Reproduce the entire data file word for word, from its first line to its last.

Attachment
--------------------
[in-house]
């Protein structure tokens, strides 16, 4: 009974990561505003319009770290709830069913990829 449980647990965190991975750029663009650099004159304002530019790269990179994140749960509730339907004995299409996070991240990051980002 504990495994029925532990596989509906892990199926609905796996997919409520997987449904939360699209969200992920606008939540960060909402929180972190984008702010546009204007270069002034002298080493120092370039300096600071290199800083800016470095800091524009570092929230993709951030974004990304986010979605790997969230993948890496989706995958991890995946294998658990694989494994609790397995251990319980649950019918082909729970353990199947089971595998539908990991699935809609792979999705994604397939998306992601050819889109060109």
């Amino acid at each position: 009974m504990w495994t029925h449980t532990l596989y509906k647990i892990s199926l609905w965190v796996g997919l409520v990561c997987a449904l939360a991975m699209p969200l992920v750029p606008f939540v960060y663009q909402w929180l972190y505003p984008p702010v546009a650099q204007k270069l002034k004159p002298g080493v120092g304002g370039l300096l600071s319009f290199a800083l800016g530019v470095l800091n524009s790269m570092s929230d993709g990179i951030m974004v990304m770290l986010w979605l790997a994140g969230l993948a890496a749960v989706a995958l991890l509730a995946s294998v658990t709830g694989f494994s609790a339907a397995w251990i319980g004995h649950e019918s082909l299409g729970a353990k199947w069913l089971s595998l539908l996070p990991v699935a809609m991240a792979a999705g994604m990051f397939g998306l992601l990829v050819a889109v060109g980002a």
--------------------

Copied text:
[in-house]
């Protein structure tokens, strides 16, 4: 009974990561505003319009770290709830069913990829 449980647990965190991975750029663009650099004159304002530019790269990179994140749960509730339907004995299409996070991240990051980002 504990495994029925532990596989509906892990199926609905796996997919409520997987449904939360699209969200992920606008939540960060909402929180972190984008702010546009204007270069002034002298080493120092370039300096600071290199800083800016470095800091524009570092929230993709951030974004990304986010979605790997969230993948890496989706995958991890995946294998658990694989494994609790397995251990319980649950019918082909729970353990199947089971595998539908990991699935809609792979999705994604397939998306992601050819889109060109």
């Amino acid at each position: 009974m504990w495994t029925h449980t532990l596989y509906k647990i892990s199926l609905w965190v796996g997919l409520v990561c997987a449904l939360a991975m699209p969200l992920v750029p606008f939540v960060y663009q909402w929180l972190y505003p984008p702010v546009a650099q204007k270069l002034k004159p002298g080493v120092g304002g370039l300096l600071s319009f290199a800083l800016g530019v470095l800091n524009s790269m570092s929230d993709g990179i951030m974004v990304m770290l986010w979605l790997a994140g969230l993948a890496a749960v989706a995958l991890l509730a995946s294998v658990t709830g694989f494994s609790a339907a397995w251990i319980g004995h649950e019918s082909l299409g729970a353990k199947w069913l089971s595998l539908l996070p990991v699935a809609m991240a792979a999705g994604m990051f397939g998306l992601l990829v050819a889109v060109g980002a």